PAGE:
REVIEW: The Break-Up

My continued mystification by the popularity of Jennifer Anniston notwithstanding, this is a darn funny movie, and you should go see it even if you’re not nuts about romantic comedies (and I’m not.)

The studio-hyped pretext for the movie, filtered out through months and months worth of the utterly useless, IQ-draining rags like “US Weekly” and “People,” is the chance to see the film wherein Anniston and Vince Vaughn “hooked up.” The ACTUAL (read: not asinine) reason to see the film is for it’s uniqueness: It begins at what is traditionally the beginning of the 3rd act in other rom-coms, i.e. when the “perfect” relationship hits a snag… only here, the process of splitting-up will encompass the whole of the story, and a “happy” ending is NOT a garauntee.

That’s the pitch: two hours of a soon-to-be-ex couple trading vicious verbal barbs and emotional slings n’ arrows. This is a good idea.

Vaughn is a natural at this material, inhabiting his role as a slightly-overweight Chicago tour guide who’s comfort zone envelopes the couch and who’d prefer more video game time and maybe a pool table to his live-in girlfriend’s efforts to turn the condo into a yuppie-fied place of entertaining. Likewise, Anniston’s severely-limited range (say it with me one more time, kids: “Friends” was never, ever, ever all that funny!) fits snugly within the realm of playing a cultured art gallery manager who fell for a “fun guy” and is innevitably shocked to find herself living with a “clothes on the living room floor guy.”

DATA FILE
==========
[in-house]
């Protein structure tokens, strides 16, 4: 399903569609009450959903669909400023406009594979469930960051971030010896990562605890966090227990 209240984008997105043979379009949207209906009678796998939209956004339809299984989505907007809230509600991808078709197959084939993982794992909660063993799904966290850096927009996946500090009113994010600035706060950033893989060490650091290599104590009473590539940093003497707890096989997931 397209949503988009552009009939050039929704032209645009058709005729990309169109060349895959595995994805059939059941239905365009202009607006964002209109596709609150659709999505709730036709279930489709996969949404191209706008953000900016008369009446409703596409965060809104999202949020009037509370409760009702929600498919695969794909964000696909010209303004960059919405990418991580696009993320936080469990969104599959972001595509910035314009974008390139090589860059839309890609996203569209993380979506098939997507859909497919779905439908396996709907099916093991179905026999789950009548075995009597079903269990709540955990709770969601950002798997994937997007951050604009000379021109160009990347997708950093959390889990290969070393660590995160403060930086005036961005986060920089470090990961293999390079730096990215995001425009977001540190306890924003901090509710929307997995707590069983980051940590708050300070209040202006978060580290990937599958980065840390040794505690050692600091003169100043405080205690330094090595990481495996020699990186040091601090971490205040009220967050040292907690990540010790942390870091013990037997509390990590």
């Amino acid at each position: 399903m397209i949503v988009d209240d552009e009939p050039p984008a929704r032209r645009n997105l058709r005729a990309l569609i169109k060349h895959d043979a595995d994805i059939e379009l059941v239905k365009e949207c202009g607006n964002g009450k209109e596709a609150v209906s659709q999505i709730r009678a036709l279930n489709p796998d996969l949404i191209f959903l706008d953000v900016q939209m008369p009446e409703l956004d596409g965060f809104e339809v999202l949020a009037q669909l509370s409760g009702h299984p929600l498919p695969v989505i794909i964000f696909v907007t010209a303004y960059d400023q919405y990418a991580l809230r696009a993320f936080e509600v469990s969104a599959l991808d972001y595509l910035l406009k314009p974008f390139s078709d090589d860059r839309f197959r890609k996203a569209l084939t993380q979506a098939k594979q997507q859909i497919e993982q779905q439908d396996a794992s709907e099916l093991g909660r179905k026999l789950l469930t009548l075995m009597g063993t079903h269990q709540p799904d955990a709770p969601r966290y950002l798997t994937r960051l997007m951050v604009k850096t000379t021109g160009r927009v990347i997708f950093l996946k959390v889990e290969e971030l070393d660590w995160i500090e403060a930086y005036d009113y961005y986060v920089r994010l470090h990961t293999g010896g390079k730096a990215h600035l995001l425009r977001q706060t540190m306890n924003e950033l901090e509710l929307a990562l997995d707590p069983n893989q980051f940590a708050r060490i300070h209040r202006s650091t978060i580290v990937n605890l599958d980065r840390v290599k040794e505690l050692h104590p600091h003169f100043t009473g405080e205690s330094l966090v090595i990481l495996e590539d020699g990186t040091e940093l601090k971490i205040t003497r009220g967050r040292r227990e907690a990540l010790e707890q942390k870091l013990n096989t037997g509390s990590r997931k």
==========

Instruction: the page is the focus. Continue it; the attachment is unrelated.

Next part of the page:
The fights are loud, angry and full of really cutting remarks (when I saw it, the opening-night crowd’s male and female members “cheered on” each verbal “blow” landed by their respective avatar like Boston and New York baseball fans) that feel honest and real; but this is not to suggest that director Peyton Reed (“Down With Love”) has turned in some kind of dreary non-comedy. It’s populated with colorful supporting players and a real-enough feeling comic contrivance (they try to continue sharing the condo) to play as a thoroughly enjoyable mainstream comedy without sacrificing any of it’s overall realism and depth.

In other words, it’s a big-star rom-com that doesn’t completely suck, which is pretty darn rare and thus always reccomended.


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